The story appears on

Page A4

May 28, 2011

GET this page in PDF

Free for subscribers

View shopping cart

Related News

Home » Metro » Society

British grub not what it seems

LOCALS cheering online for a "British cuisine" stall set up outside Tongji University following the closure of a popular French crepe stall may be disappointed to discover that it was merely a prank.

Web users were excited to find pictures and video clips of "British fried rice with egg" making its debut on the city's "night food street" yesterday.

Many netizens planned to travel to the stall to have a taste before urban management officials cracked down on the unlicensed vendors.

However, a Shanghai Daily reporter visited the stall at the intersection of Chifeng Road and Miyun Road last night and discovered the expat chef in the video had just rented an unlicensed stall from its Chinese owner to put on a personal show on Thursday night while a companion videotaped his culinary feats.

They made signs in Chinese advertising "British fried rice with egg" and hung them on a tricycle stall. The Briton cooked one dish of rice and then left, the stallholder said.

Other nearby vendors said the man and his friend had asked to rent their stalls to put on the show and promised to pay them 100 yuan (US$15) in return, but they had refused.

While the Gallic street gourmets worked from a clean wooden surface on a gleaming white tricycle, the British egg fried rice cook relied on an oil-spattered old stove and appeared to be using "swill oil" - cooking oil scooped out of eateries' drains - stored in a drink bottle.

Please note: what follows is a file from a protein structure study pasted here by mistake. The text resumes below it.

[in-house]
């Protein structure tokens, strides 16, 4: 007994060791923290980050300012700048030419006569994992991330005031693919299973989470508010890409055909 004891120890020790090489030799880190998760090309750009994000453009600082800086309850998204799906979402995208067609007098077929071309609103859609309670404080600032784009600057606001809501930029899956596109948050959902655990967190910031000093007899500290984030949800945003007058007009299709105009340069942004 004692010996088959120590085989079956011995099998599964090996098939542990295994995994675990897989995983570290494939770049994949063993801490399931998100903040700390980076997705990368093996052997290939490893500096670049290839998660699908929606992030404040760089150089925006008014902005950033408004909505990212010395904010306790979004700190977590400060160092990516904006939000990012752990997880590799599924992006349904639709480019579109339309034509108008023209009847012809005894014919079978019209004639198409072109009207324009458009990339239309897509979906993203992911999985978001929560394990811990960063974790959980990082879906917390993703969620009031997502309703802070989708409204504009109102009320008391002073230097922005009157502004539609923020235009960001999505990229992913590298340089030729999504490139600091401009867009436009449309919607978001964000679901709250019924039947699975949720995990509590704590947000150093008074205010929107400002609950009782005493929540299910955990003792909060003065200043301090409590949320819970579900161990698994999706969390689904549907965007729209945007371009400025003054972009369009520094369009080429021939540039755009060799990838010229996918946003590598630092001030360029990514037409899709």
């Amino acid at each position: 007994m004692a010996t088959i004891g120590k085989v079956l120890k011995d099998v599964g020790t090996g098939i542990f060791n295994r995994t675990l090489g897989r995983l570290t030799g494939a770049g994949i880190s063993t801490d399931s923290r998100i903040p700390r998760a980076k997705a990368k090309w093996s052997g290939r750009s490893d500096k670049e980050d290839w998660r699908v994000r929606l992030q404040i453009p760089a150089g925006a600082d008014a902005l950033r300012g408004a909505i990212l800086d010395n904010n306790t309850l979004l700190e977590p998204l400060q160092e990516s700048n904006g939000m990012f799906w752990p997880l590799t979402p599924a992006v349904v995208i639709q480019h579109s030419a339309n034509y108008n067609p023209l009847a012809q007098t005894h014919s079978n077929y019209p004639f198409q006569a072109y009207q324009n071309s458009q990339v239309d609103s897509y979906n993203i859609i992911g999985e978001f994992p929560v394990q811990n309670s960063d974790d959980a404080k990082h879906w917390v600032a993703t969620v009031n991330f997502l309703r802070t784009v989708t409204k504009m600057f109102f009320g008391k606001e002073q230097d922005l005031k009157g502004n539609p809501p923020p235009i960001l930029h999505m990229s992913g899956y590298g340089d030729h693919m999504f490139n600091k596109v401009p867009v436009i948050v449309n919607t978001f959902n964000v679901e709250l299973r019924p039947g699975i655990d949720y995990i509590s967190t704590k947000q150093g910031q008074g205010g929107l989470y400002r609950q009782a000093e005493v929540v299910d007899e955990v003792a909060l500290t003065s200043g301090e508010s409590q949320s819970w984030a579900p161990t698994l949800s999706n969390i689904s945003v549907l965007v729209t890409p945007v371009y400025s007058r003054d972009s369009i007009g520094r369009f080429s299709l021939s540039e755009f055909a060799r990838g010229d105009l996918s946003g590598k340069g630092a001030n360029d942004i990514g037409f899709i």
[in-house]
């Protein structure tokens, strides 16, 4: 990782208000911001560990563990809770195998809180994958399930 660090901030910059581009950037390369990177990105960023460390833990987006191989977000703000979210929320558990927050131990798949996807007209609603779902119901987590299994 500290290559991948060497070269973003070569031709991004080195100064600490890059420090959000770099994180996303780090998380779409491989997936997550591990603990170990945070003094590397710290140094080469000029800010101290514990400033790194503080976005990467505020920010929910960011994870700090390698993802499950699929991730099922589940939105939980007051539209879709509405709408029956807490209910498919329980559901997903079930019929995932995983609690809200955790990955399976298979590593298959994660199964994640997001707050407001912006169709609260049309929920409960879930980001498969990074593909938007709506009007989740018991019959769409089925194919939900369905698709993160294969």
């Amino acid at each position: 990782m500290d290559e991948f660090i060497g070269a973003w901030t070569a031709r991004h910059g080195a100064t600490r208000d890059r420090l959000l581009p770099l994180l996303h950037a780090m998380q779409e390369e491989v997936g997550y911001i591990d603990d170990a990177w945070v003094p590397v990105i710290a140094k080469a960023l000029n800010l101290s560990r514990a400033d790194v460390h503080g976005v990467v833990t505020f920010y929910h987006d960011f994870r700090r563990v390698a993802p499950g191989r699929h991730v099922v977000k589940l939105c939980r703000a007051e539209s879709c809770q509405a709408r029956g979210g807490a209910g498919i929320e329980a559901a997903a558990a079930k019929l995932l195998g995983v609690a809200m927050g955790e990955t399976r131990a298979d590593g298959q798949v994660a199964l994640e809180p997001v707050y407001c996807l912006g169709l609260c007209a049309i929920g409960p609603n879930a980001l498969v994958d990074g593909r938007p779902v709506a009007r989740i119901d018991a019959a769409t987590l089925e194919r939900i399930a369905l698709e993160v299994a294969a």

And though the expat cooked the meal, footage uploaded to by web users showed a Chinese man adding oil and sauce and giving instructions on when to toss the rice.

"Foreigners have learned some bad things, including using swill oil," one web user joked.

Some other web users questioned whether foreigners would use the same cooking equipment as locals.

However, the real purpose of the foreigner's prank remains unknown.

Last week, authorities called a halt to a popular but unlicensed crepe stall launched by two French students from Tongji University. The pair became a big Internet hit.

City urban management authorities have intensified the crackdown on unlicensed stalls on the street after media exposure, stall owners said.

Liu Weiguang, an official with the city urban management authority, said that the team will treat expat vendors and local venders equally.

Expats are banned from conducting any business in China without the official approval from the labor authority and its commissioned department.

Violators face being fined or even deported, according to Chinese Law.


Copyright © 1999- Shanghai Daily. All rights reserved.Preferably viewed with Internet Explorer 8 or newer browsers.

沪公网安备 31010602000204号

Email this to your friend